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By Chris Oddo | @TheFanChild | Wednesday June 1, 2022

Rafael Nadal

The King of Clay pushed past Djokovic in a four-plus hour battle in Paris to reach his 15th Roland-Garros semifinal.

Photo Source: Getty

Rafael Nadal entered Paris covered by an injury cloud, but gradually the King of Clay has stepped into the light.

In the wee hours of Wednesday morning, after outlasting Novak Djokovic in the pair’s 59th meeting, 6-2, 4-6, 6-2, 7-6(4), the 13-time champion wore a satisfied smile as he spoke to a crowd that stayed riveted throughout his four hour and 12-minute triumph against his greatest rival.

Tennis Express

Since limping off the court in Rome two weeks ago, Nadal has been behind Djokovic on the shortlist of favorites to win Roland-Garros this year. But on a day that saw sixth-seeded Carlos Alcaraz fall to Alexander Zverev, his victory over the World No.1 meant that he is now the highest-seeded player remaining in the draw.

It feels like old times for the Spaniard, who improved to 110-3 lifetime on the terre battue of Paris with a determined, pitch-perfect effort against the defending champion. In a back-and-forth battle it was Nadal who remained intrepid and unyielding. He refused to let his level drop and was there to pounce every time Djokovic gave him the opportunity.

Nadal v Djokovic:

Djokovic leads 30-29
Nadal leads at Roland-Garros 8-2

Though the pair traded blows, it was Djokovic who couldn’t keep punching when he needed it most as he squandered the momentum of a brilliantly played second set and let a 5-2 lead slip in the fourth set when a deciding fifth set looked likely.

“Congratulations to Nadal,” Djokovic said. “He was a better player I think in important moments. Started very well. You know, I didn't start so great, 6-2, 3-Love, double break down. I was gaining momentum as I was coming back in the second set, managed to win the second set, and I thought, okay, you know, I'm back in the game.

“But then he had another two, three fantastic games at the beginning of the third. He was just able to take his tennis to another level…”

Nadal, who will face Germany’s Zverev in the semifinals on Friday, played with intent from start to finish. He cracked 57 winners against 43 unforced errors, while Djokovic it 48 winners against 53 unforced.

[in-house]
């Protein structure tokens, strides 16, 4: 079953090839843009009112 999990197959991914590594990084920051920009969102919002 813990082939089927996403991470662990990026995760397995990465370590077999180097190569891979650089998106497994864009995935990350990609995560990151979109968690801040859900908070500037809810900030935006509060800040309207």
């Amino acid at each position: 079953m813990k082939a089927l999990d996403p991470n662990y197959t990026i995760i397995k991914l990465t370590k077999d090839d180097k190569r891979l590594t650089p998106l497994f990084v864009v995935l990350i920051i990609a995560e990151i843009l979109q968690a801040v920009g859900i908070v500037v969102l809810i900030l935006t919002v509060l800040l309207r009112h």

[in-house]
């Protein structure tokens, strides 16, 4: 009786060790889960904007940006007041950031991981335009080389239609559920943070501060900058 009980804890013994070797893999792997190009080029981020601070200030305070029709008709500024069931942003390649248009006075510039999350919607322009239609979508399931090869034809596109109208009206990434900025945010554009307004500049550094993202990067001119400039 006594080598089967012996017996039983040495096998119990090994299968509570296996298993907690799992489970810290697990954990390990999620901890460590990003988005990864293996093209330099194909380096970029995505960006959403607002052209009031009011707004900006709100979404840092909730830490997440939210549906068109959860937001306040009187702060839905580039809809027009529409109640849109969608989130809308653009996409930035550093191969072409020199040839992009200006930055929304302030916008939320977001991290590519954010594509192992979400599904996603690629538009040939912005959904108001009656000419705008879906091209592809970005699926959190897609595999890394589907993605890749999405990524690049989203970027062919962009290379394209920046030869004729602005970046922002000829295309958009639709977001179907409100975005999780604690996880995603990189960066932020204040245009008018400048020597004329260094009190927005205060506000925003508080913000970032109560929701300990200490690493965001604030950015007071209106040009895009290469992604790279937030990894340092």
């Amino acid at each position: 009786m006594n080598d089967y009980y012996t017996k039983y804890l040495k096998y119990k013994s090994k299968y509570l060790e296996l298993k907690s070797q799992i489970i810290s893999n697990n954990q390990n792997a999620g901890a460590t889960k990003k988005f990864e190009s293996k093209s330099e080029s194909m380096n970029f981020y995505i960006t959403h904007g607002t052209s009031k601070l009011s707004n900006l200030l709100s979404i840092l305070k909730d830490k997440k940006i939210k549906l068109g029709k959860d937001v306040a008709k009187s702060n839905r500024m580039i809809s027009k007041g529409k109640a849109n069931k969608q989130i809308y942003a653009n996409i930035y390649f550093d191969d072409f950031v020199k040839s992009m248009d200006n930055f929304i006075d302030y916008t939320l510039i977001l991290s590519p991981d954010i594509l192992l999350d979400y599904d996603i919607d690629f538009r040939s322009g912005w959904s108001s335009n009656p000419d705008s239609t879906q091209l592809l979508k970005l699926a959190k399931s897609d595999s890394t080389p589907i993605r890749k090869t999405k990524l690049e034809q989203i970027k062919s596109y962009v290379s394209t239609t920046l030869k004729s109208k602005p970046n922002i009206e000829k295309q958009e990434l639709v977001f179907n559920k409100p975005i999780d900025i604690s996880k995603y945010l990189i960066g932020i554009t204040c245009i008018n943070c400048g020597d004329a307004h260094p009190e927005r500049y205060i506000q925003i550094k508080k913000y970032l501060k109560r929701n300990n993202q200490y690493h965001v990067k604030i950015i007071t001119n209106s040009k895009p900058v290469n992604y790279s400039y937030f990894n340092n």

He won 60 percent of his second serve points while Djokovic only won 42 percent of his own.

Most important he weathered the hot strikes from Djokovic in the second set and early in the fourth and continued to take the play to the Serb whenever he could. The legendary fighter kept punching, and it served him well as he rallied from 5-2 to down in the fourth set to lock down a dominant tiebreaker, converting his fourth match point as the crowd went wild.

“The crowd have been amazing since the beginning of the tournament,” he said. “I don't know. I think probably they know that I not gonna be here for a lot of more times.

“The feeling about playing in the most important place and the most special place personally in my tennis career, I feel the support of all the crowd is just something very difficult to describe, no? So just can't thank enough everyone here in Paris for making me feel that way, no?”

Nadal’s physicality was the most impressive – and surprising – element of his triumph. Those who witnessed him struggle with the left foot injury that ended his 2021 season and smashed his hopes at Rome, where he lost to Denis Shapovalov in the round of 16 two weeks ago, know how far he has come.

After losing in Rome, Nadal said he planned to have his doctor with him in Paris, and he believed it would help him manage his pain. He spoke about it again after his win.

“I told you that in Rome that I gonna have my doctor here with me, that having the doctor here you can do things that helps, no?” he told reporters on Wednesday morning. “So it's not the moment to talk about that. I said that we are gonna talk about that after the tournament when my tournament finish.

“I am putting everything that I have to try to play this tournament with the best conditions possible, no? I don't know what can happen after, honestly, but here I think I gonna be fine.”

There was palpable joy emitted from Nadal after his victory, but he assured reporters that he possesses the ability to refocus for Friday’s semifinal. The Spaniard knows two things at the moment: First, he will not have many more opportunities to win Roland-Garros. Second, his work in Paris is far from done.

“In the end it has been a very emotional night for me,” he said. “I still playing for nights like today. But is just a quarterfinals match, no?

"So I didn't win anything. So I just give myself a chance to be back on court in two days, play another semifinals here in Roland Garros means a lot to me.”


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